Personally I'm disappointed in Obama. He seems to be opposed to nominating any qualified Democrats due to some fear that Democrats aren't qualified or something.
Both of the people who nominated who are Republicans appear to be qualified (Bob Gates and Chuck Hagel) but it just seems to be a fear of nominating someone for that position unless they are a lock for nomination (Panetta).
Unless it is some scheme to make the GOP attack on of their own because they are insistent on doing that, it makes no sense to me. Even then, I don't like it.
He's been in the dog house with his party for a while because he doesn't always toe the line especially on matters of foreign affairs. He's also a Vietnam vet who is fairly anti-war based on his personal experiences and has used his time in the government to voice this opinion. He's described as a free thinker and willing to give his honest opinion. Has also gotten in some hot water for occasionally being pro-Palestine. Don't know if his reputation is true to his actual character but if so, he seems like a smart pick.
So the POTUS puts up a Republican nominee for SOD, who is promptly 'disowned' by his own party, with much opposition promised at the confirmation hearings.
Is this just tradition that the Reps have to oppose anything whatsoever the POTUS suggests or does, or someone whom he nominates, on principle? Or is there more to this story than I am aware of?
I think he is considered tainted already since he has already worked with obama in the past. He also didn't go along with the majority in his own party during the iraq war which to his credit was the right thing.
The opposition to Chuck Hagel started to be audible from the right almost as soon as his name was floated as a possible candidate for Secretary of Defense, but many of those who are skeptical today offered ample praise for the former Senator from Nebraska not too long ago.
John McCain, who said Monday that he has “serious concerns about positions Senator Hagel has taken on a range of critical national security issues,” used to be one of Hagel’s biggest fans. In a 2006 interview he said, “I’d be honored to have Chuck with me in any capacity,” adding that he thought Hagel would “make a great secretary of state.”
Senate Minority Leader Mitch McConnell, who so far is taking a “wait and see” approach on Hagel, used to be a big fan of his colleague. When Hagel announced his retirement from Congress in 2007, McConnell said, “Chuck Hagel is one of the few genuine foreign policy experts in the Senate and an independent, serious voice on many of the most challenging issues we face.” He also called him “one of the premier foreign policy voices… in the United States Senate.”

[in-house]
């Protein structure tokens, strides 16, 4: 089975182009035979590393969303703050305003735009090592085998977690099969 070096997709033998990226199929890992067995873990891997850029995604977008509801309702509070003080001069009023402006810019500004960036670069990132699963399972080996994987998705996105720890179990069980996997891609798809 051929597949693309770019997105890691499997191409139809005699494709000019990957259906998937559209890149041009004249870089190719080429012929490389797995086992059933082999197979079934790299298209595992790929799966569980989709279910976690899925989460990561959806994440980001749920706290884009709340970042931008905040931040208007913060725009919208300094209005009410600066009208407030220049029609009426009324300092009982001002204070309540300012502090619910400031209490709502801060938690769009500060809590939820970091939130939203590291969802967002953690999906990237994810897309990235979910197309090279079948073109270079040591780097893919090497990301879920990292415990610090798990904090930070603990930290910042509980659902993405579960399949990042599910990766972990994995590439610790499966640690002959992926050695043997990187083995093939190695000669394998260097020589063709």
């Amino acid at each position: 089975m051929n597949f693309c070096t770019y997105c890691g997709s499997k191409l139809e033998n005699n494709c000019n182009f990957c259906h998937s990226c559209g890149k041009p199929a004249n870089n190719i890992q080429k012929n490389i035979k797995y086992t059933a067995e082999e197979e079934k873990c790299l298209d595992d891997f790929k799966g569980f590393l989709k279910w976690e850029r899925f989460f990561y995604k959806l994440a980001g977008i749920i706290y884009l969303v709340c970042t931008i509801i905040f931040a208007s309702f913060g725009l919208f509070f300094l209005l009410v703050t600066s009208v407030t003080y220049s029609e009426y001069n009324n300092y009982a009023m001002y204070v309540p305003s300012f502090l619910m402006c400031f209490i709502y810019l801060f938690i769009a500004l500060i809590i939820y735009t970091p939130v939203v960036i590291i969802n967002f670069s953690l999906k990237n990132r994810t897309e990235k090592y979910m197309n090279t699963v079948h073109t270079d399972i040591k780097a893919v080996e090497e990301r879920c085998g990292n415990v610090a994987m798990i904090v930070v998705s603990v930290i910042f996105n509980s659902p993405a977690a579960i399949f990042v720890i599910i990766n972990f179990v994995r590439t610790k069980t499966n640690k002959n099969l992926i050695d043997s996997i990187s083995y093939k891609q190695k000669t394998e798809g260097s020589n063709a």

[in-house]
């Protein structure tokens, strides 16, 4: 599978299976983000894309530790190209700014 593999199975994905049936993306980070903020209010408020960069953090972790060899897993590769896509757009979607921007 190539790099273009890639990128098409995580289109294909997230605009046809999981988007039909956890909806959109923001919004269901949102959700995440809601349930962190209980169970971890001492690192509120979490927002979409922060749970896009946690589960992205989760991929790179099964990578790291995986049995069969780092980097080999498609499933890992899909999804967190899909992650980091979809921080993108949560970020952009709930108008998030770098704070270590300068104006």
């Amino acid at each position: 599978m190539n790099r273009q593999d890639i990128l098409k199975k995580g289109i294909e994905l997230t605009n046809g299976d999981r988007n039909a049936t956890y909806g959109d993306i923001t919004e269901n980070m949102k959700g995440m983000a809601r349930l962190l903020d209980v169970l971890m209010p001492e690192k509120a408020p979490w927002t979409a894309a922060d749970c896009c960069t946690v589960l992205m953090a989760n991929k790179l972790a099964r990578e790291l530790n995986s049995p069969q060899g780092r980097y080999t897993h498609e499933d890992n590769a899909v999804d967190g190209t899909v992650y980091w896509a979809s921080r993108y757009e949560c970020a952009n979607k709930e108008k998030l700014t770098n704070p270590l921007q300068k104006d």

One of Hagel’s strongest opponents so far has been Senator Lindsey Graham, who was described as “close to Mr. Hagel” as recently as 2007, and who praised him for being “not worried about the political moment” after his decision to oppose the war in Iraq.
Prominent conservative columnist Bill Kristol expressed serious reservations about Hagel leading the Pentagon, but he once considered him an “impressive and attractive” potential pick for vice president. Kristol hasn’t explained how someone can be impressive and attractive as a VP pick but somehow unfit to run the nation’s military.
In all cases, today’s skeptics made their more positive comments about Hagel before he became an Obama supporter, albeit one unwilling to endorse either candidate in 2008.
Republican opposition to Obama’s preferred cabinet members is nothing new, but this may be the first time that so many former supporters of a candidate have suddenly changed their minds.
Ehh it happens all the time. I do think it's been accellerated recently since about Clinton. Clinton had some rough waters getting his nominations through. Bush really had a lot of opposition from the democrats, and the republicans no matter who you put are having opposition. I think Obama is choosing Republicans hoping they will get through quicker.
I'm perplexed by DB's saying he's upset with Obama for not nominating Democrats. He ran on bipartisanship. That's bipartisanship. He's following through on what he ran on in that regard. Nothing wrong with that in my book.